All posts by Robert Smith

There’s An O’Neill Colony in San Francisco


The Bay Area is beautiful this time of year. The trees in all of the parks are nearly turned and soon that legendary romantic, film noir fog will be making the Golden Gate Bridge something to be personally experienced.

If you haven’t been in a while, the architecture of “The City” has blossomed with the new Salesforce Tower (with its “Eye of Sauron”) fitting in perfectly with the iconic Transamerica Pyramid.

And, of course, there is also The Space Colony.

Long time SSI Associates may remember that in the early 1990’s a very special Island One was physically created using the original William Snow, Gerard K. O’Neill and Frank Mitola blueprints (one of those is at the top of the SSI Soundcloud Channel, notice the title in the copyright square at the lower right).  The Model was professionally made out of metals by an aerospace model company in the then very turbulent new Russia and was delivered to the United States by a special gift flight on the Martin Marietta corporate jet.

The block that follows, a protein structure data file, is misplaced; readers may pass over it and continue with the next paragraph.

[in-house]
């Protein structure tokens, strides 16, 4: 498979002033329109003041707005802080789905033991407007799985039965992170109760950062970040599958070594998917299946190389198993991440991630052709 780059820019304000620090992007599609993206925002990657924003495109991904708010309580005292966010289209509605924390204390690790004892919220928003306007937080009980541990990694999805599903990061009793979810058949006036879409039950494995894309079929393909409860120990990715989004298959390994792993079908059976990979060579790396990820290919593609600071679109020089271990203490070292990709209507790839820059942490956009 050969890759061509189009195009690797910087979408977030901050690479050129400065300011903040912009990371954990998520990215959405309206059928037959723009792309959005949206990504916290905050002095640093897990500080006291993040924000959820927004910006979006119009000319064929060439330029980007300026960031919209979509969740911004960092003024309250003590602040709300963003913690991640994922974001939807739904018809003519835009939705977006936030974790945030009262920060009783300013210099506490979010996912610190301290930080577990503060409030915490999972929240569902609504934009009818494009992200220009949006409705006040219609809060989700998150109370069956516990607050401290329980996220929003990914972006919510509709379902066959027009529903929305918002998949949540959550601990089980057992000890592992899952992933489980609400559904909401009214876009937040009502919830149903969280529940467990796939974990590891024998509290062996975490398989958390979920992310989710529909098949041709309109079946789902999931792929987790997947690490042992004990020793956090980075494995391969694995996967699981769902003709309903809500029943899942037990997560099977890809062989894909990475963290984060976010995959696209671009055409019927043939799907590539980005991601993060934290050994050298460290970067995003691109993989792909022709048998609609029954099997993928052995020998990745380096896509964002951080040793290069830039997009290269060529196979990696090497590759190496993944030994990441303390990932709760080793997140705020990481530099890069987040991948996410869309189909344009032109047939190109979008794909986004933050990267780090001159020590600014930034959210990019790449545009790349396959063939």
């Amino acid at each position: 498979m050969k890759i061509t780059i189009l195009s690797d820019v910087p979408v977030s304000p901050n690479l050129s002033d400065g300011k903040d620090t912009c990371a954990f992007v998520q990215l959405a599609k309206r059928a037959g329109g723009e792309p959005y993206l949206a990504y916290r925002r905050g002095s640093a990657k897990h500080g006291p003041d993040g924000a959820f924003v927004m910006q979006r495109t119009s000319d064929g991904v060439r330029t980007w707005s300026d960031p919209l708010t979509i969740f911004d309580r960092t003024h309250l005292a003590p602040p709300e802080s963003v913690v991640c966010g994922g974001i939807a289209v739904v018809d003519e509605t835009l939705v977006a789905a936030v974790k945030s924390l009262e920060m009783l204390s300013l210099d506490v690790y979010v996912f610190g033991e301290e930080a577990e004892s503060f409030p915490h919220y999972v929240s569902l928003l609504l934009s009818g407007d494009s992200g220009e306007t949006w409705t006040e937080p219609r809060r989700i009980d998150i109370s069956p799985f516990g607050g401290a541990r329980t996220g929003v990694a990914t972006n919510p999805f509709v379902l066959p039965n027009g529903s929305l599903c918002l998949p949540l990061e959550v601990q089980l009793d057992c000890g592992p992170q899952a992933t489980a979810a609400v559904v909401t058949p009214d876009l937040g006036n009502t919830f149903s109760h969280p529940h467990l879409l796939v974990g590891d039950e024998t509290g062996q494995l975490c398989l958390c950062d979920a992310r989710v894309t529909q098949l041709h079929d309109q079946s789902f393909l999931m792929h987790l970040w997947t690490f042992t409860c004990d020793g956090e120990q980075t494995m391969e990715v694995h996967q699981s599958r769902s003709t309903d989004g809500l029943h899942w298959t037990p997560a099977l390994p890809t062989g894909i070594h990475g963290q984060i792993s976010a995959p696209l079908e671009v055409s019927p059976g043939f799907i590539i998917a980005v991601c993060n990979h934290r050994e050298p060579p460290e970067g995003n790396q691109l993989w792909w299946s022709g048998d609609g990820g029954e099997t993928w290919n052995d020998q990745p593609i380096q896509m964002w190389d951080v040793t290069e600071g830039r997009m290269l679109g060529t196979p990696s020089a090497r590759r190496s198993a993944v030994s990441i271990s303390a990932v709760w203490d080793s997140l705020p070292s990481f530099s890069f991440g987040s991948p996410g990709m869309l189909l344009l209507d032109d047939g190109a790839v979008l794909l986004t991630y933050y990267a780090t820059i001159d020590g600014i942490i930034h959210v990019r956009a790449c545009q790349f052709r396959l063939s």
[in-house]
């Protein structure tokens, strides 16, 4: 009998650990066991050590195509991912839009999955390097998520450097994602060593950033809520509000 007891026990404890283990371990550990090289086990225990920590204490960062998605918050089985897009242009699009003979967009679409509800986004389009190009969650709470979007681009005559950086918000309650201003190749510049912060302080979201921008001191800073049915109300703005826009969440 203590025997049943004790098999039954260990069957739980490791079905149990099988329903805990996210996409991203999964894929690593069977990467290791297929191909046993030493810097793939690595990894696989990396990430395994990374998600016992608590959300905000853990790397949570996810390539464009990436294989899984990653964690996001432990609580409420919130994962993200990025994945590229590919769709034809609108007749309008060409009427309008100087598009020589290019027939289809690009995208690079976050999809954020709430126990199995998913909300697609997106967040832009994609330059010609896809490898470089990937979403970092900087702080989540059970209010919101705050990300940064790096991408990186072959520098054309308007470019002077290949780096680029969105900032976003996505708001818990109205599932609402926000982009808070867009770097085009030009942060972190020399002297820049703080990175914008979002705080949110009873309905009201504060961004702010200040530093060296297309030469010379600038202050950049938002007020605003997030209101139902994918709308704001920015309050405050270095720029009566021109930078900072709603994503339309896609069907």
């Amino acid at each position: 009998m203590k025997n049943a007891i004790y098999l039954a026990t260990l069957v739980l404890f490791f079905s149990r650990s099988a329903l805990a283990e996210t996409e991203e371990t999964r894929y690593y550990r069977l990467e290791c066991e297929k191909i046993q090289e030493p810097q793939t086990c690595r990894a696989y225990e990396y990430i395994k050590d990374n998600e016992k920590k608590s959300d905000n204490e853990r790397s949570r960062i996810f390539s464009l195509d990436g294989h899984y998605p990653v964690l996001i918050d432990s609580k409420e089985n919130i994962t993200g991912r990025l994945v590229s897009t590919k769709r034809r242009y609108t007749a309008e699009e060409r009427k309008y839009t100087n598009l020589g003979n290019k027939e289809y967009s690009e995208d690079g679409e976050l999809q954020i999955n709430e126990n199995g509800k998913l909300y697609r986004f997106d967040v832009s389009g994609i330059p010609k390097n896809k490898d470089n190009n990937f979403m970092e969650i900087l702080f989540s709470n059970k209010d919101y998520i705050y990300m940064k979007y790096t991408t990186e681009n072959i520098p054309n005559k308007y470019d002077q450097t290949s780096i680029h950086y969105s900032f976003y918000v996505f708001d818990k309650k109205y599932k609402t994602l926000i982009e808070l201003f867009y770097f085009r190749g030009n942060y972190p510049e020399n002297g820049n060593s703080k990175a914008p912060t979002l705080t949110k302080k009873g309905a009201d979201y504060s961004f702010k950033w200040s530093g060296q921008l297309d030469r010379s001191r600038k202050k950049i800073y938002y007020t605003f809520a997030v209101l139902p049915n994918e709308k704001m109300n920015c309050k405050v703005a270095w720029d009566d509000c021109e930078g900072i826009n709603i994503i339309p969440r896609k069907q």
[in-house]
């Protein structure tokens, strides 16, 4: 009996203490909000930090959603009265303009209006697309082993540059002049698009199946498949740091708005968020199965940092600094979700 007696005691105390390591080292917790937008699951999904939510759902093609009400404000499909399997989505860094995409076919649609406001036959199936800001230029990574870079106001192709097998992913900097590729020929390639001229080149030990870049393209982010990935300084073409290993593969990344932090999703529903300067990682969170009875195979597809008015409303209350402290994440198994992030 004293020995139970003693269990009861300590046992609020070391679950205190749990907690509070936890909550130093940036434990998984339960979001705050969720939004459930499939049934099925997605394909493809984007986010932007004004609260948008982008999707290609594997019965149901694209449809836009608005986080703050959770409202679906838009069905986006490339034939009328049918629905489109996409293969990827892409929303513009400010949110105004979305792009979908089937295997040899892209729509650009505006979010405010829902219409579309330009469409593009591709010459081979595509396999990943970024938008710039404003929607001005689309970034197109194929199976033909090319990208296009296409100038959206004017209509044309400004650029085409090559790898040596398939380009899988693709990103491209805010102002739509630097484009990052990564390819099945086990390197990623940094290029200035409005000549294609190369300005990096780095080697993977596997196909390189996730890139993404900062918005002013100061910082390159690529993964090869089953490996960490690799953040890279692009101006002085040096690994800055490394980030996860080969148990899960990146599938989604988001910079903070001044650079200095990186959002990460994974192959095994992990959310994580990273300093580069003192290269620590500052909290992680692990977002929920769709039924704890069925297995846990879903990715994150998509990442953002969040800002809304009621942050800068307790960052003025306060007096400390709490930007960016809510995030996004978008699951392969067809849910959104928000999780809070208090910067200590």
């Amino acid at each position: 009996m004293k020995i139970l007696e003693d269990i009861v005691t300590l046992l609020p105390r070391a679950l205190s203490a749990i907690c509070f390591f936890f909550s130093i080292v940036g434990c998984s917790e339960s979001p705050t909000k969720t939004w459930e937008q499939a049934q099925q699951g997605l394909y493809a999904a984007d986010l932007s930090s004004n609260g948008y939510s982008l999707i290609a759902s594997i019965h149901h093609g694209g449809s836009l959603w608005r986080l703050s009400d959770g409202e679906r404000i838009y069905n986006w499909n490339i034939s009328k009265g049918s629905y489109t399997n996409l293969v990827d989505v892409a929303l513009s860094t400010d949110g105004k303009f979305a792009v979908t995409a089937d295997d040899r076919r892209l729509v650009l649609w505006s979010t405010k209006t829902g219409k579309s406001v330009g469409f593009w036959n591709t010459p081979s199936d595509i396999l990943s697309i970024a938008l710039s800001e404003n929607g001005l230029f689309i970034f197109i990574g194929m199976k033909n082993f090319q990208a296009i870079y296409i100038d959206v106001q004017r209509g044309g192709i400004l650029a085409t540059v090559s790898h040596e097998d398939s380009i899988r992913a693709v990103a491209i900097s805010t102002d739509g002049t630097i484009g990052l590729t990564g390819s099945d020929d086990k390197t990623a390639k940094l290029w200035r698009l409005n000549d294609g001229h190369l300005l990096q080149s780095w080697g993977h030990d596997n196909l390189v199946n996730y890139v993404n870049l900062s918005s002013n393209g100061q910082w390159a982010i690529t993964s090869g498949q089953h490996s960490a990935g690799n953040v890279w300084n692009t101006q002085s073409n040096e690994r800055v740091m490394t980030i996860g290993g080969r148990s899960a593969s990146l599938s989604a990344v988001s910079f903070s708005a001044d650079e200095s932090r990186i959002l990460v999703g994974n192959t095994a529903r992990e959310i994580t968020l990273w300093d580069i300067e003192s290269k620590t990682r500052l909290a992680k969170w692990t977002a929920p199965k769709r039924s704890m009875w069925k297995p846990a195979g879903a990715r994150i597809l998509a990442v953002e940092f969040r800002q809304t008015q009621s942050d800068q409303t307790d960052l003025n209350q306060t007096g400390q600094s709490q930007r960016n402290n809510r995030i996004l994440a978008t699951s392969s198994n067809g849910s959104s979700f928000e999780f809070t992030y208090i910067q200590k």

Sadly, the model was finished and delivered after Gerry O’Neill had passed away so he never got the chance to see it for himself, and, sadder still, shortly after that… it vanished.

There is a long story behind its finding its way back home, one of intrigues, late night negotiations, clandestine parking lot meetings, white envelopes and unassuming boxes. It’s a story that Indiana Jones would find entertaining and I am very tempted to tell it here, but that part of the story is best for a one to one face to face with no record.

The end result of all that “librarian work” is far more important:

You can see “The Model” with nothing separating you from it, right now in San Francisco.